Masking data using the Fmask cloud mask 650dbd7451f14925bcd3eb66f62b1665

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  • Compatibility: Notebook currently compatible with both the NCI and DEA Sandbox environments

  • Products used: ga_ls8c_ard_3


In the past, remote sensing researchers would reject partly cloud-affected scenes in favour of cloud-free scenes. However, multi-temporal analysis techniques increasingly make use of every quality assured pixel within a time series of observations. The capacity to automatically exclude low quality pixels (e.g. clouds, shadows or other invalid data) is essential for enabling these new remote sensing methods.

Analysis-ready satellite data from Digital Earth Australia includes pixel quality information that can be used to easily “mask” data (i.e. keep only certain pixels in an image) to obtain a time series containing only clear or cloud-free pixels.


In this notebook, we show how to mask Digital Earth Australia satellite data using boolean masks. The notebook demonstrates how to:

  1. Load in a time series of satellite data including the fmask pixel quality band

  2. Inspect the band’s flags_definition attributes

  3. Create clear and cloud-free masks and apply these to the satellite data

  4. Buffer cloudy/shadowed pixels by dilating the masks by a specified number of pixels

  5. Clean cloudy/shadowed pixels to reduce false positive cloud detection

  6. Mask out invalid nodata values and replace them with nan

Getting started

First we import relevant packages and connect to the datacube. Then we define our example area of interest and load in a time series of satellite data.

import scipy.ndimage
import xarray
import numpy
import datacube
from datacube.utils.masking import make_mask
from datacube.utils.masking import mask_invalid_data
from odc.algo import mask_cleanup

import sys
sys.path.insert(1, '../Tools/')
from dea_tools.plotting import rgb

Connect to the datacube

dc = datacube.Datacube(app="Masking_data")

Create a query and load satellite data

To demonstrate how to mask satellite data, we will load Landsat 8 surface reflectance RGB data along with a pixel quality classification band called fmask.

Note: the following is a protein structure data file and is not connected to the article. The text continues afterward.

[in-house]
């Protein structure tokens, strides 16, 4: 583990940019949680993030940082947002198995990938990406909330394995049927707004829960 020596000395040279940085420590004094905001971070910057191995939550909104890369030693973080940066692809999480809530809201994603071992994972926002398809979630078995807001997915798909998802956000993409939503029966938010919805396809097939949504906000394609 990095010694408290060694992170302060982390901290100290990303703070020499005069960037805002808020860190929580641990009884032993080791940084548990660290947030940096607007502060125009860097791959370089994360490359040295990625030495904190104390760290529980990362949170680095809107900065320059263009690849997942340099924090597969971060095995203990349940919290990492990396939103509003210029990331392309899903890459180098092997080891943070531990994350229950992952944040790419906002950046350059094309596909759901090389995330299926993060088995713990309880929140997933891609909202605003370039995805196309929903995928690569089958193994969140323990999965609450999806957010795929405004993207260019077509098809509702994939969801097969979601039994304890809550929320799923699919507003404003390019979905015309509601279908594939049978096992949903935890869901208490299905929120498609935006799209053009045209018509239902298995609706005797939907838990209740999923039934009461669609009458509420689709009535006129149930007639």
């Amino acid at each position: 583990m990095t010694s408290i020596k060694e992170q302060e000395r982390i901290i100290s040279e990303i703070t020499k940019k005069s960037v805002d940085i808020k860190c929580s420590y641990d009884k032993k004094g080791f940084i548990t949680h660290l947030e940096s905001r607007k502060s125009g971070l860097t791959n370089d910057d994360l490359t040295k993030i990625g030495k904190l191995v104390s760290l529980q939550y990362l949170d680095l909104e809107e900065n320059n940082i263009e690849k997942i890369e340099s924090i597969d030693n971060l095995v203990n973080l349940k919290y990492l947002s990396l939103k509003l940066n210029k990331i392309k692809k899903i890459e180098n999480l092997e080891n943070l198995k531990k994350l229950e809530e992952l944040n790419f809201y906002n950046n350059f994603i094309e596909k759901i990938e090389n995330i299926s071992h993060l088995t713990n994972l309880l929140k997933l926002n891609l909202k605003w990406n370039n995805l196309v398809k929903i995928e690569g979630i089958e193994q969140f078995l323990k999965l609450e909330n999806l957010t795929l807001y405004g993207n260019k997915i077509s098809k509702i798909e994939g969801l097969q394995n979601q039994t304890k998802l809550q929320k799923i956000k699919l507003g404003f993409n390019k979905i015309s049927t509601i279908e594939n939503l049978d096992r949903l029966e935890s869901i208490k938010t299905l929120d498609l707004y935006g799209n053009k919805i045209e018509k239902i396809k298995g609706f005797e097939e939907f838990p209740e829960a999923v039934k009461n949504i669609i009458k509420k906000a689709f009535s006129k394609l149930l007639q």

Note: The fmask pixel quality band contains categorical data. When loading this kind of data, it is important to use a resampling method that does not alter the values of the input cells. In the example below, we resample fmask data using the “nearest” method which preserves its original values. For all other bands with continuous values, we use “average” resampling.

# Create a reusable query
y, x = -31.492482, 115.610186
radius = 0.03
query = {
    "x": (x - radius, x + radius),
    "y": (y - radius, y + radius),
    "time": ("2015-07", "2015-10")

# Load data from the Landsat 8 satellite
data = dc.load(product="ga_ls8c_ard_3",
               measurements=["nbart_blue", "nbart_green", "nbart_red", "fmask"],
               resolution=[-30, 30],
                   "fmask": "nearest",
                   "*": "bilinear"

# Plot the data
rgb(data, col="time")

These images show that our area of interest partially crosses the edge of the satellite track (e.g. the first panel), and therefore some areas in the image have no observed data. By inspecting our first timestep, we see that the nodata attribute reports the value -999, and that some of the pixels have that value:

<xarray.DataArray 'nbart_red' (y: 247, x: 216)>
array([[-999, -999, -999, ..., -999, -999, -999],
       [-999, -999, -999, ..., -999, -999, -999],
       [-999, -999, -999, ..., -999, -999, -999],
       [-999, -999, -999, ...,  430,  420,  393],
       [-999, -999, -999, ...,  396,  388,  378],
       [-999, -999, -999, ...,  442,  396,  376]], dtype=int16)
    time         datetime64[ns] 2015-07-08T02:04:56.777964
  * y            (y) float64 -3.526e+06 -3.526e+06 ... -3.533e+06 -3.533e+06
  * x            (x) float64 -1.541e+06 -1.541e+06 ... -1.535e+06 -1.535e+06
    spatial_ref  int32 3577
    units:         1
    nodata:        -999
    crs:           EPSG:3577
    grid_mapping:  spatial_ref

We can find the classification scheme of the fmask band in its flags definition:

{'fmask': {'bits': [0, 1, 2, 3, 4, 5, 6, 7],
  'values': {'0': 'nodata',
   '1': 'valid',
   '2': 'cloud',
   '3': 'shadow',
   '4': 'snow',
   '5': 'water'},
  'description': 'Fmask'}}
data.fmask.plot(col="time", col_wrap=4)
<xarray.plot.facetgrid.FacetGrid at 0x7fef0e59bfa0>

We see that fmask also reports the nodata pixels, and along with the cloud and shadow pixels, it picked up the ocean as water too.

Cloud-free images

Creating the clear-pixel mask

We create a mask by specifying conditions that our pixels must satisfy. But we will only need the labels (e.g. fmask="valid") to create a mask.

# Create the mask based on "valid" pixels
clear_mask = make_mask(data.fmask, fmask="valid")
clear_mask.plot(col="time", col_wrap=4)
<xarray.plot.facetgrid.FacetGrid at 0x7fef0e8a8520>

Applying the clear-pixel mask

We can now get the clear images we want.

# Apply the mask
clear = data.where(clear_mask)
rgb(clear, col="time")

Cloud-free images

If we look carefully, we can see that we have lost the ocean too. Sometimes we may instead want to create a mask using a combination of different fmask features. For example, below we create a mask that will preserve pixels that are flagged as either valid, water or snow (and mask out any cloud or cloud shadow pixels):

# Identify pixels that are either "valid", "water" or "snow"
cloud_free_mask = (
    make_mask(data.fmask, fmask="valid") |
    make_mask(data.fmask, fmask="water") |
    make_mask(data.fmask, fmask="snow")

# Apply the mask
cloud_free = data.where(cloud_free_mask)
rgb(cloud_free, col="time")

Mask dilation and cleaning